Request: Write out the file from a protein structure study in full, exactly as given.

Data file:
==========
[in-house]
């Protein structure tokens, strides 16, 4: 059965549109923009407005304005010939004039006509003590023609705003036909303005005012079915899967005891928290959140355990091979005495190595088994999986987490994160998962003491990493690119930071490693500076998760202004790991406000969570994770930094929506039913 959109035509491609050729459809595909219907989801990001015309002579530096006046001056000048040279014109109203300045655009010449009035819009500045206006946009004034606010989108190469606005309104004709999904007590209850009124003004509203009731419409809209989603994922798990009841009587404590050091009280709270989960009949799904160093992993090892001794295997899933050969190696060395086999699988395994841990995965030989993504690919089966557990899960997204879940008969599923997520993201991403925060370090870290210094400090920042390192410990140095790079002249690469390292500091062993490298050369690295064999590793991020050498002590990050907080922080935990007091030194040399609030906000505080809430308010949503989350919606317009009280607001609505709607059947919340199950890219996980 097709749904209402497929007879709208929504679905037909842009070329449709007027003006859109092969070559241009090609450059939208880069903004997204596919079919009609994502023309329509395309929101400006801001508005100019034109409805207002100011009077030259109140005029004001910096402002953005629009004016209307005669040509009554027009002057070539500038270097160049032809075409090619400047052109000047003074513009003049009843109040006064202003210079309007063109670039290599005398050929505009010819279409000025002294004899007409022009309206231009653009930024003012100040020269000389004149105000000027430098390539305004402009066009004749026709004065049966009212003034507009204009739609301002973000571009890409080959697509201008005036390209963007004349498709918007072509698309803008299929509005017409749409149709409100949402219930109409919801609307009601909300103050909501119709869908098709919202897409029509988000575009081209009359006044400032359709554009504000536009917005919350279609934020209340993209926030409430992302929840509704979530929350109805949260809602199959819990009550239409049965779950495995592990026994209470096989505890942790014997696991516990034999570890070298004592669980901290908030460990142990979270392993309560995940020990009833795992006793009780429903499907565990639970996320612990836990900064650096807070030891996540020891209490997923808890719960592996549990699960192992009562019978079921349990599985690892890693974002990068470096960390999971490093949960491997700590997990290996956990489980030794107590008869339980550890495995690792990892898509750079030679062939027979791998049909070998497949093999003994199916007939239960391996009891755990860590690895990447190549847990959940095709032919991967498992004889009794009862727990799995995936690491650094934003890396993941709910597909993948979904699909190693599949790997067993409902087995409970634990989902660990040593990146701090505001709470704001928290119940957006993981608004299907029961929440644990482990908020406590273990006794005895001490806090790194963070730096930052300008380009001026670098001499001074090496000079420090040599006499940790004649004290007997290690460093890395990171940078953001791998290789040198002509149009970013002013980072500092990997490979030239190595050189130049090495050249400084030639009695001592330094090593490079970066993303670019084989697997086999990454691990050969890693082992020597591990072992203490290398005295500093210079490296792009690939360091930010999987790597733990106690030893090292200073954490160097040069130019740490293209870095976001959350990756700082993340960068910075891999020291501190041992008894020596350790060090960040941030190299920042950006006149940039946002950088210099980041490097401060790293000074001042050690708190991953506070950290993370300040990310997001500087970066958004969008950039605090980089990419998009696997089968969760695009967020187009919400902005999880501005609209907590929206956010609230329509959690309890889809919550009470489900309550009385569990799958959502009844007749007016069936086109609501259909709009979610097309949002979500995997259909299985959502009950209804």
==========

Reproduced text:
[in-house]
């Protein structure tokens, strides 16, 4: 059965549109923009407005304005010939004039006509003590023609705003036909303005005012079915899967005891928290959140355990091979005495190595088994999986987490994160998962003491990493690119930071490693500076998760202004790991406000969570994770930094929506039913 959109035509491609050729459809595909219907989801990001015309002579530096006046001056000048040279014109109203300045655009010449009035819009500045206006946009004034606010989108190469606005309104004709999904007590209850009124003004509203009731419409809209989603994922798990009841009587404590050091009280709270989960009949799904160093992993090892001794295997899933050969190696060395086999699988395994841990995965030989993504690919089966557990899960997204879940008969599923997520993201991403925060370090870290210094400090920042390192410990140095790079002249690469390292500091062993490298050369690295064999590793991020050498002590990050907080922080935990007091030194040399609030906000505080809430308010949503989350919606317009009280607001609505709607059947919340199950890219996980 097709749904209402497929007879709208929504679905037909842009070329449709007027003006859109092969070559241009090609450059939208880069903004997204596919079919009609994502023309329509395309929101400006801001508005100019034109409805207002100011009077030259109140005029004001910096402002953005629009004016209307005669040509009554027009002057070539500038270097160049032809075409090619400047052109000047003074513009003049009843109040006064202003210079309007063109670039290599005398050929505009010819279409000025002294004899007409022009309206231009653009930024003012100040020269000389004149105000000027430098390539305004402009066009004749026709004065049966009212003034507009204009739609301002973000571009890409080959697509201008005036390209963007004349498709918007072509698309803008299929509005017409749409149709409100949402219930109409919801609307009601909300103050909501119709869908098709919202897409029509988000575009081209009359006044400032359709554009504000536009917005919350279609934020209340993209926030409430992302929840509704979530929350109805949260809602199959819990009550239409049965779950495995592990026994209470096989505890942790014997696991516990034999570890070298004592669980901290908030460990142990979270392993309560995940020990009833795992006793009780429903499907565990639970996320612990836990900064650096807070030891996540020891209490997923808890719960592996549990699960192992009562019978079921349990599985690892890693974002990068470096960390999971490093949960491997700590997990290996956990489980030794107590008869339980550890495995690792990892898509750079030679062939027979791998049909070998497949093999003994199916007939239960391996009891755990860590690895990447190549847990959940095709032919991967498992004889009794009862727990799995995936690491650094934003890396993941709910597909993948979904699909190693599949790997067993409902087995409970634990989902660990040593990146701090505001709470704001928290119940957006993981608004299907029961929440644990482990908020406590273990006794005895001490806090790194963070730096930052300008380009001026670098001499001074090496000079420090040599006499940790004649004290007997290690460093890395990171940078953001791998290789040198002509149009970013002013980072500092990997490979030239190595050189130049090495050249400084030639009695001592330094090593490079970066993303670019084989697997086999990454691990050969890693082992020597591990072992203490290398005295500093210079490296792009690939360091930010999987790597733990106690030893090292200073954490160097040069130019740490293209870095976001959350990756700082993340960068910075891999020291501190041992008894020596350790060090960040941030190299920042950006006149940039946002950088210099980041490097401060790293000074001042050690708190991953506070950290993370300040990310997001500087970066958004969008950039605090980089990419998009696997089968969760695009967020187009919400902005999880501005609209907590929206956010609230329509959690309890889809919550009470489900309550009385569990799958959502009844007749007016069936086109609501259909709009979610097309949002979500995997259909299985959502009950209804």